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Southeast CSC News



New Research Suggests that Urbanization & Higher Temperatures Influence Butterfly Emergence Patterns


04/28/2014

img_1410-1-lleast-skipper (Tomas Whelan) 200x200A team of researchers focused on 20 common butterfly species in Ohio to examine the effect of temperature and urban density on butterfly emergence patterns. Results revealed a wide range of responses to urbanization across species, but one finding stood out.

“The combined effect of an urban area and a warmer part of the state appeared to delay emergence in seven of the 20 species,” Wepprich says.

The affected species in these areas emerged days or weeks after other butterflies of the same species emerged in either rural areas in the warmer parts of Ohio, or urban areas in colder parts of Ohio.

“Even though butterflies often change their emergence predictably to small increases in temperature, these species responded in unexpected ways to larger increases in temperature,” Wepprich says.

“Scientists often use analogies for global climate change, such as urban warming, to understand how species’ might respond to a warmer future,” Wepprich adds. “This allows us to estimate which species are more vulnerable to climate change.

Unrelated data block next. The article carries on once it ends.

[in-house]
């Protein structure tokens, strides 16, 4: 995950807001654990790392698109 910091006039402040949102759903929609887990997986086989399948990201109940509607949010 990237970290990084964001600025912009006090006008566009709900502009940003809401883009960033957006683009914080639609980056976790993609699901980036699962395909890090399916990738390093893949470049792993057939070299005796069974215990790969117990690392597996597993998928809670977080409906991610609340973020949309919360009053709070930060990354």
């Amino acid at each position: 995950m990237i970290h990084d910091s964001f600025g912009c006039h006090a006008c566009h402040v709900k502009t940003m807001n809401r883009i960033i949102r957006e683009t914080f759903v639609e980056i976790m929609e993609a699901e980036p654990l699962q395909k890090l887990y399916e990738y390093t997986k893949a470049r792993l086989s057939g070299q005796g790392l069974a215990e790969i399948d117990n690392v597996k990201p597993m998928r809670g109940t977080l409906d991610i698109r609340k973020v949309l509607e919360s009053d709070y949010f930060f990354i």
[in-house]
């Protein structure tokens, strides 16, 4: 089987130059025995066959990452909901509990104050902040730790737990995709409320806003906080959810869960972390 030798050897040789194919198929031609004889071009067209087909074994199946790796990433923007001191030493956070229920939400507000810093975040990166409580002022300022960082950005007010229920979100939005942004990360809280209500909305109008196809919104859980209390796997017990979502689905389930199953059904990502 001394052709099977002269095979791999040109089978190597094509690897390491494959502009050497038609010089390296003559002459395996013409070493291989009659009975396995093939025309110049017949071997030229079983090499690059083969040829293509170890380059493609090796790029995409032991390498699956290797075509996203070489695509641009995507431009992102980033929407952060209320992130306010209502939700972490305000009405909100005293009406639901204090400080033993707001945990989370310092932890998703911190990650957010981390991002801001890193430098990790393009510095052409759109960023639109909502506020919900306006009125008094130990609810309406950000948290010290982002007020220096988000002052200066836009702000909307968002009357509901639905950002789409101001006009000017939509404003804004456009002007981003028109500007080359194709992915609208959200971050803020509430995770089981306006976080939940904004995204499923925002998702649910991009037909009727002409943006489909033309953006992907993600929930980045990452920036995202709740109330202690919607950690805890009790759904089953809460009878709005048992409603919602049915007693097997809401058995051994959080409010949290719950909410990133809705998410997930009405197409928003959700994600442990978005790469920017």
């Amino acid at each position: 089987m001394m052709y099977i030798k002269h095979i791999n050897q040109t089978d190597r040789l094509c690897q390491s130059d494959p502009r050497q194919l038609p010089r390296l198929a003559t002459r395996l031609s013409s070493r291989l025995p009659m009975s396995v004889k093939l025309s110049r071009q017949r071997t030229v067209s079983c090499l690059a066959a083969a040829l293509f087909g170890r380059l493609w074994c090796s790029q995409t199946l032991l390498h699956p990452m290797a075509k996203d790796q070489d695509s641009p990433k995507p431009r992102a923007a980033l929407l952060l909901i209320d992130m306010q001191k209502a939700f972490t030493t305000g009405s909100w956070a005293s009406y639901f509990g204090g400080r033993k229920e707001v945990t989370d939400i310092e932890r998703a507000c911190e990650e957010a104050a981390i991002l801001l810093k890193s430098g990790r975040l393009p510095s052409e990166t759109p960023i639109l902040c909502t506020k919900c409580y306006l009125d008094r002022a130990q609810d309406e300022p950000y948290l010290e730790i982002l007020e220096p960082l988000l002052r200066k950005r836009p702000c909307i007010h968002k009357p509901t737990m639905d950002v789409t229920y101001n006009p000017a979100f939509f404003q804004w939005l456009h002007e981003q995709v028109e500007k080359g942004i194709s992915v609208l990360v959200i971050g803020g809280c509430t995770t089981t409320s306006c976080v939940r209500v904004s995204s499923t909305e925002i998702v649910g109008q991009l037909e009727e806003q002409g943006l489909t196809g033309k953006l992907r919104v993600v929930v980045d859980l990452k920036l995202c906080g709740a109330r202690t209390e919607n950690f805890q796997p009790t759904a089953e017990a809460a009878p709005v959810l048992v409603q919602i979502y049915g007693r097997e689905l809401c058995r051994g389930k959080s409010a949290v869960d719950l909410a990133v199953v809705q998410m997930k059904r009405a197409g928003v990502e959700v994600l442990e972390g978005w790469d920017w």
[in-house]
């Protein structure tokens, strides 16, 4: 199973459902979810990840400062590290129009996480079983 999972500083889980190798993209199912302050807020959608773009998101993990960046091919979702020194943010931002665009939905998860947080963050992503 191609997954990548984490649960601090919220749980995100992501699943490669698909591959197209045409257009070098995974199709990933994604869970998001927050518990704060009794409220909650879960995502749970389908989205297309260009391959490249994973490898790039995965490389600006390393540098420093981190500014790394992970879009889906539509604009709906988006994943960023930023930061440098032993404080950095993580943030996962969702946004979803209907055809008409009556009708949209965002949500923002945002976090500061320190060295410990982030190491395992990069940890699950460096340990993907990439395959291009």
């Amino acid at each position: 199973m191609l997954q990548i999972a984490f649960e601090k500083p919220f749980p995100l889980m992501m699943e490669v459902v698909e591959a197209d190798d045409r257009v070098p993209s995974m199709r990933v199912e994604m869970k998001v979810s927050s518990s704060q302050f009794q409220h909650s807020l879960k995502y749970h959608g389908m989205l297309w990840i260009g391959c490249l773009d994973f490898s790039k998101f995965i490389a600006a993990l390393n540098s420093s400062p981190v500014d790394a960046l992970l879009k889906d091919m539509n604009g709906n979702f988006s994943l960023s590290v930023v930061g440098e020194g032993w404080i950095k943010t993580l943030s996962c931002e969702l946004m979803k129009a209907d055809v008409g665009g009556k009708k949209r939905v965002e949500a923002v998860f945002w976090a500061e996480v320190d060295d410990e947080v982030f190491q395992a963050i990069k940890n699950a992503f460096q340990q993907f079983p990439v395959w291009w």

“We don’t really know precisely where the tipping point is, or why only some species respond this way, but something is happening here. We’re still working to better understand what’s going on with these butterfly species and what consequences there may be for their populations.”

These findings are described in a new paper, “Unexpected phenological responses of butterflies to the interaction of urbanization and geographic temperature,” published online in Ecology. Lead author of the paper is Sarah Diamond, an assistant professor at Case Western and former postdoctoral researcher at NC State. Co-authors include Heather Cayton, Rob Dunn and Nick Haddad of NC State; Clinton Jenkins of the Instituto de Pesquisas Ecológicas; and Leslie Ries at the University of Maryland.

The work was supported by the Department of the Interior’s Southeast Climate Science Center.

Image: Ancyloxypha numitor, Source: Thomas Whelan